- The Washington Times - Saturday, September 12, 2009

Prosecutors on Friday called a former deputy to imprisoned lobbyist Jack Abramoff the “sugar daddy” of a conspiracy to corrupt government.

Kevin Ring, a 38-year-old former Republican Capitol Hill staffer, is the first member of the notorious influence-peddling team to take his case to a jury trial. Opening arguments in the case began Friday.

He is charged with 10 felony counts for purportedly buying government officials expensive meals and tickets to sporting events and concerts in exchange for helping his clients.

Mr. Ring’s lawyer told the jury he was only using the traditional tools of the lobbying trade to build influence and did nothing illegal.

Sixteen others charged in the investigation, including Abramoff, have pleaded guilty in deals with the government rather than take their chance in court.

Assistant U.S. Attorney Nathaniel Edmonds read portions of numerous e-mails in which Mr. Ring discussed getting favors from lawmakers, congressional staffers, and officials within the Bush administration. In many of the same e-mails, Mr. Ring also discusses getting them sought-after tickets to concerts by musicians such as the Dave Matthews Band, U2, and Paul McCartney.

“Ring is the sugar daddy. He gives out the goodies to public officials over and over and over again,” Mr Edmonds told the jury.

“Cha-ching!” Mr. Ring wrote in one e-mail exulting in the successful effort to get $16 million in federal money for a lobbying client, an Indian tribe seeking to build a new jail.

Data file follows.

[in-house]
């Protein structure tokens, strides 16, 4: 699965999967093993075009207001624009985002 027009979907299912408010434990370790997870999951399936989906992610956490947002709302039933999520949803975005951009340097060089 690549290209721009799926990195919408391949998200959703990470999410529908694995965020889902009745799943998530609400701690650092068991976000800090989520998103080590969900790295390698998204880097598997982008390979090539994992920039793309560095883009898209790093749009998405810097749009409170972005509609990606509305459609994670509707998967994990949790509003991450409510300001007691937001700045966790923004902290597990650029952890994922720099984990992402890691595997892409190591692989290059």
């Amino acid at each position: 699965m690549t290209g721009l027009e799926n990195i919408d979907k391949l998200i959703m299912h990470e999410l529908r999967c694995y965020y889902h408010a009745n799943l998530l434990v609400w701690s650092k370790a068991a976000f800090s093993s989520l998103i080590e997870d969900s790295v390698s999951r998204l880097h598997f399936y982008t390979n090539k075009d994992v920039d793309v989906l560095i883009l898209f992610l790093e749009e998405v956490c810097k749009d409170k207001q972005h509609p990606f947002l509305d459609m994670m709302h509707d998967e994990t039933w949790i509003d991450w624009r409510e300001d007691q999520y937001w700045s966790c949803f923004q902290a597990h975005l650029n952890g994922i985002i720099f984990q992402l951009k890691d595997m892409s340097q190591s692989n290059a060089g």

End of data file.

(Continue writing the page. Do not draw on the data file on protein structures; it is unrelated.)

“You are going to eat free off our clients,” Mr. Ring wrote in a different 2002 e-mail to former congressional staffer John Albaugh, who has pleaded guilty to conspiracy to defraud the House.

At one point, some members of the packed courtroom snickered as the prosecutor read an e-mail from a congressional staffer requesting tickets to a series of heavy metal concerts.

Mr. Ring’s lawyer, Andrew Wise, told the jury that they will be shocked by much of what they hear about how lobbying and government worked, but said the e-mails don’t prove any conspiracy by his client, under the corruption laws that existed then.

“Kevin Ring played by the rules of lobbying and government in a broken and sometimes ridiculous system,” Mr. Wise said. “That doesn’t make him a saint, that doesn’t make him a victim.”

But, the defense lawyer insisted, “the e-mails are not a crime.”

The most serious counts against Mr. Ring carry a maximum possible prison sentence of 20 years.

The trial is expected to last about four weeks. Abramoff is not expected to testify, nor are the two former lawmakers mentioned most frequently in the case, John T. Doolittle of California and Ernest Istook of Oklahoma. Both are Republicans who left Congress after the Abramoff scandal erupted. Neither has been charged criminally.

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